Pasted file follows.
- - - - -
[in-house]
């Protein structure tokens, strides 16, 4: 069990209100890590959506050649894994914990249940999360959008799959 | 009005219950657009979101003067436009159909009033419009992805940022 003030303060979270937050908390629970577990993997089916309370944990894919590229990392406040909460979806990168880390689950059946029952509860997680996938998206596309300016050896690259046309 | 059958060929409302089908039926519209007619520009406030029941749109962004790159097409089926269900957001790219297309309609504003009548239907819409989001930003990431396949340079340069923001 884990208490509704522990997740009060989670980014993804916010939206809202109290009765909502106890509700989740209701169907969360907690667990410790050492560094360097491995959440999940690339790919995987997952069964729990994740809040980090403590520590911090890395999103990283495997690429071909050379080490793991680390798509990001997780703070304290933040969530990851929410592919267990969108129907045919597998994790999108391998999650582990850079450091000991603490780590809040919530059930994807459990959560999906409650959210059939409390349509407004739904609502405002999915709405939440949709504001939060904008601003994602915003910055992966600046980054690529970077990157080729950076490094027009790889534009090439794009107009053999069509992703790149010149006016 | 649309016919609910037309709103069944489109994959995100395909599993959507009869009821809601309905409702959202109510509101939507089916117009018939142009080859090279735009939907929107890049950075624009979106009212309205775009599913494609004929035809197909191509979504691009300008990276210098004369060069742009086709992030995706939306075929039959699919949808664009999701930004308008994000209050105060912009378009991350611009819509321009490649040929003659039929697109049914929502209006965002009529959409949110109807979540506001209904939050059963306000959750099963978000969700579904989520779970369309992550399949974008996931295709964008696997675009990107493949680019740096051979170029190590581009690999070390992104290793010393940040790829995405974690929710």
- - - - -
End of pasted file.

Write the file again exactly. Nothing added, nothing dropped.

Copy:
[in-house]
């Protein structure tokens, strides 16, 4: 069990209100890590959506050649894994914990249940999360959008799959 | 009005219950657009979101003067436009159909009033419009992805940022 003030303060979270937050908390629970577990993997089916309370944990894919590229990392406040909460979806990168880390689950059946029952509860997680996938998206596309300016050896690259046309 | 059958060929409302089908039926519209007619520009406030029941749109962004790159097409089926269900957001790219297309309609504003009548239907819409989001930003990431396949340079340069923001 884990208490509704522990997740009060989670980014993804916010939206809202109290009765909502106890509700989740209701169907969360907690667990410790050492560094360097491995959440999940690339790919995987997952069964729990994740809040980090403590520590911090890395999103990283495997690429071909050379080490793991680390798509990001997780703070304290933040969530990851929410592919267990969108129907045919597998994790999108391998999650582990850079450091000991603490780590809040919530059930994807459990959560999906409650959210059939409390349509407004739904609502405002999915709405939440949709504001939060904008601003994602915003910055992966600046980054690529970077990157080729950076490094027009790889534009090439794009107009053999069509992703790149010149006016 | 649309016919609910037309709103069944489109994959995100395909599993959507009869009821809601309905409702959202109510509101939507089916117009018939142009080859090279735009939907929107890049950075624009979106009212309205775009599913494609004929035809197909191509979504691009300008990276210098004369060069742009086709992030995706939306075929039959699919949808664009999701930004308008994000209050105060912009378009991350611009819509321009490649040929003659039929697109049914929502209006965002009529959409949110109807979540506001209904939050059963306000959750099963978000969700579904989520779970369309992550399949974008996931295709964008696997675009990107493949680019740096051979170029190590581009690999070390992104290793010393940040790829995405974690929710």